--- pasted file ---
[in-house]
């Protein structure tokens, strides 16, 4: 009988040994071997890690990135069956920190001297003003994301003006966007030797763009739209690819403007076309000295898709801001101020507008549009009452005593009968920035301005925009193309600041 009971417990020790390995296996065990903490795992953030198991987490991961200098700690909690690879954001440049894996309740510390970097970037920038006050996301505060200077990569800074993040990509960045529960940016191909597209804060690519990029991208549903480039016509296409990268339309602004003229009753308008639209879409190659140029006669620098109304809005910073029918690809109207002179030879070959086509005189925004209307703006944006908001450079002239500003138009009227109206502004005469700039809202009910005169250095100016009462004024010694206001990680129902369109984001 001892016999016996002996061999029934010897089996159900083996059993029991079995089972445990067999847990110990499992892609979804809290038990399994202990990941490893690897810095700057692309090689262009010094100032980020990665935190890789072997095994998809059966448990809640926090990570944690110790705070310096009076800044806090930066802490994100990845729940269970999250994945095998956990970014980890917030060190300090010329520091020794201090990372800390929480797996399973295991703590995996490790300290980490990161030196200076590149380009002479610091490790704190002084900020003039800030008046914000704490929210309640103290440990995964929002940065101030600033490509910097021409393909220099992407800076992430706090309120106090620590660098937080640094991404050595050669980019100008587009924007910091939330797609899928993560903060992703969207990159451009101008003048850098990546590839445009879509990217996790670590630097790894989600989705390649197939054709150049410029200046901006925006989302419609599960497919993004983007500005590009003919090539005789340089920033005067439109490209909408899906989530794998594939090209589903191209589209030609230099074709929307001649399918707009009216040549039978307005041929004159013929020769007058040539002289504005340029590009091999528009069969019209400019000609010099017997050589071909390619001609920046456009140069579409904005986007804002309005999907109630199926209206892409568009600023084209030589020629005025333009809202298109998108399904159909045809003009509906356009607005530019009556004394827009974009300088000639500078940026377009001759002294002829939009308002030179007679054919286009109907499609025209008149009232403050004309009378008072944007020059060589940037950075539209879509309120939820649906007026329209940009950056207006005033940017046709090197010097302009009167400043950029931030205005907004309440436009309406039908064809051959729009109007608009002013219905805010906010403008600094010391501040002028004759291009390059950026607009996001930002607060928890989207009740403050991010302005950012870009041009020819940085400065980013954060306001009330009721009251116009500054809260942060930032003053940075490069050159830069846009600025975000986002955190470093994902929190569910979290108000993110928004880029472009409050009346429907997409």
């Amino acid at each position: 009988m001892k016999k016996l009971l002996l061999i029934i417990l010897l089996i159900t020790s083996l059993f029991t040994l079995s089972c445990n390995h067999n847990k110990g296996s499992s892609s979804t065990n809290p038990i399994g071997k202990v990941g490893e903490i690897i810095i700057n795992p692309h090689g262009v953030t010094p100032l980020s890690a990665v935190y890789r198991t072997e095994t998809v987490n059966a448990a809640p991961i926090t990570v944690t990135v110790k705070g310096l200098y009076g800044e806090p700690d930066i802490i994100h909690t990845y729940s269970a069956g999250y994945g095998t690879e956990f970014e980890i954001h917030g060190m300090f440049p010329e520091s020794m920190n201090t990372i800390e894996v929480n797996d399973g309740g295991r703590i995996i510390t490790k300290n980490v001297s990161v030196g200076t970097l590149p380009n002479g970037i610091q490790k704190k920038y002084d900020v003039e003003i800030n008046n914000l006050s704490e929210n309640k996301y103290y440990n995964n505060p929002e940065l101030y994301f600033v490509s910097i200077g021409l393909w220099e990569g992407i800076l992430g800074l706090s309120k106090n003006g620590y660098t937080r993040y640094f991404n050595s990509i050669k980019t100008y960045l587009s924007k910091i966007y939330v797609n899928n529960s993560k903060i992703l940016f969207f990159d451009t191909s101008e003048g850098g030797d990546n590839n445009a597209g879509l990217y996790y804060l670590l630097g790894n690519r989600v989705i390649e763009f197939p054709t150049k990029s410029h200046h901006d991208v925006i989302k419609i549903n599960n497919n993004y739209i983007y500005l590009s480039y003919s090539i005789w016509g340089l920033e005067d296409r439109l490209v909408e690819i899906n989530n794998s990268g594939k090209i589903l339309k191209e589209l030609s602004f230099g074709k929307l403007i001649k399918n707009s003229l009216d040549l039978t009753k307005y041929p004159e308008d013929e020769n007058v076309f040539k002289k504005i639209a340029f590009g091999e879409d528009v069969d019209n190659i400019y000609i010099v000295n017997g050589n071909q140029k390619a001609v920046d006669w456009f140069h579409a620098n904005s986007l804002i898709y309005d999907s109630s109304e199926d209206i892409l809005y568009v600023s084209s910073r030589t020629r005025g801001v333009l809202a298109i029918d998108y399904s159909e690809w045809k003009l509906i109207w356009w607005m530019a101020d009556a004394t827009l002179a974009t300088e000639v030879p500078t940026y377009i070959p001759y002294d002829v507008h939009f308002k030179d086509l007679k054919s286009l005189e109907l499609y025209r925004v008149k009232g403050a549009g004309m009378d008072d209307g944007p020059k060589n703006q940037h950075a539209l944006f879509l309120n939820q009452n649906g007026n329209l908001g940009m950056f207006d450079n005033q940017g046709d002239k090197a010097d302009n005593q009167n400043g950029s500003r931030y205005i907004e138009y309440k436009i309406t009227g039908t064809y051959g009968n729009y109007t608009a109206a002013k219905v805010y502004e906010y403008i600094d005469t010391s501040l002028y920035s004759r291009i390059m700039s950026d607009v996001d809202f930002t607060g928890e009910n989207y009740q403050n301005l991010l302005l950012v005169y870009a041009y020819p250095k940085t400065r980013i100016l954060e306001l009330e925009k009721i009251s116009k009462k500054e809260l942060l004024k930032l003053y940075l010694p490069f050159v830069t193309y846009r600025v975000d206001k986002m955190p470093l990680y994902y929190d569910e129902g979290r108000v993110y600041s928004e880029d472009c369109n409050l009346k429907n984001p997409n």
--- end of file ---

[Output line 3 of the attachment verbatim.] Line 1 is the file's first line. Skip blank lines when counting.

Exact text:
């Amino acid at each position: 009988m001892k016999k016996l009971l002996l061999i029934i417990l010897l089996i159900t020790s083996l059993f029991t040994l079995s089972c445990n390995h067999n847990k110990g296996s499992s892609s979804t065990n809290p038990i399994g071997k202990v990941g490893e903490i690897i810095i700057n795992p692309h090689g262009v953030t010094p100032l980020s890690a990665v935190y890789r198991t072997e095994t998809v987490n059966a448990a809640p991961i926090t990570v944690t990135v110790k705070g310096l200098y009076g800044e806090p700690d930066i802490i994100h909690t990845y729940s269970a069956g999250y994945g095998t690879e956990f970014e980890i954001h917030g060190m300090f440049p010329e520091s020794m920190n201090t990372i800390e894996v929480n797996d399973g309740g295991r703590i995996i510390t490790k300290n980490v001297s990161v030196g200076t970097l590149p380009n002479g970037i610091q490790k704190k920038y002084d900020v003039e003003i800030n008046n914000l006050s704490e929210n309640k996301y103290y440990n995964n505060p929002e940065l101030y994301f600033v490509s910097i200077g021409l393909w220099e990569g992407i800076l992430g800074l706090s309120k106090n003006g620590y660098t937080r993040y640094f991404n050595s990509i050669k980019t100008y960045l587009s924007k910091i966007y939330v797609n899928n529960s993560k903060i992703l940016f969207f990159d451009t191909s101008e003048g850098g030797d990546n590839n445009a597209g879509l990217y996790y804060l670590l630097g790894n690519r989600v989705i390649e763009f197939p054709t150049k990029s410029h200046h901006d991208v925006i989302k419609i549903n599960n497919n993004y739209i983007y500005l590009s480039y003919s090539i005789w016509g340089l920033e005067d296409r439109l490209v909408e690819i899906n989530n794998s990268g594939k090209i589903l339309k191209e589209l030609s602004f230099g074709k929307l403007i001649k399918n707009s003229l009216d040549l039978t009753k307005y041929p004159e308008d013929e020769n007058v076309f040539k002289k504005i639209a340029f590009g091999e879409d528009v069969d019209n190659i400019y000609i010099v000295n017997g050589n071909q140029k390619a001609v920046d006669w456009f140069h579409a620098n904005s986007l804002i898709y309005d999907s109630s109304e199926d209206i892409l809005y568009v600023s084209s910073r030589t020629r005025g801001v333009l809202a298109i029918d998108y399904s159909e690809w045809k003009l509906i109207w356009w607005m530019a101020d009556a004394t827009l002179a974009t300088e000639v030879p500078t940026y377009i070959p001759y002294d002829v507008h939009f308002k030179d086509l007679k054919s286009l005189e109907l499609y025209r925004v008149k009232g403050a549009g004309m009378d008072d209307g944007p020059k060589n703006q940037h950075a539209l944006f879509l309120n939820q009452n649906g007026n329209l908001g940009m950056f207006d450079n005033q940017g046709d002239k090197a010097d302009n005593q009167n400043g950029s500003r931030y205005i907004e138009y309440k436009i309406t009227g039908t064809y051959g009968n729009y109007t608009a109206a002013k219905v805010y502004e906010y403008i600094d005469t010391s501040l002028y920035s004759r291009i390059m700039s950026d607009v996001d809202f930002t607060g928890e009910n989207y009740q403050n301005l991010l302005l950012v005169y870009a041009y020819p250095k940085t400065r980013i100016l954060e306001l009330e925009k009721i009251s116009k009462k500054e809260l942060l004024k930032l003053y940075l010694p490069f050159v830069t193309y846009r600025v975000d206001k986002m955190p470093l990680y994902y929190d569910e129902g979290r108000v993110y600041s928004e880029d472009c369109n409050l009346k429907n984001p997409n």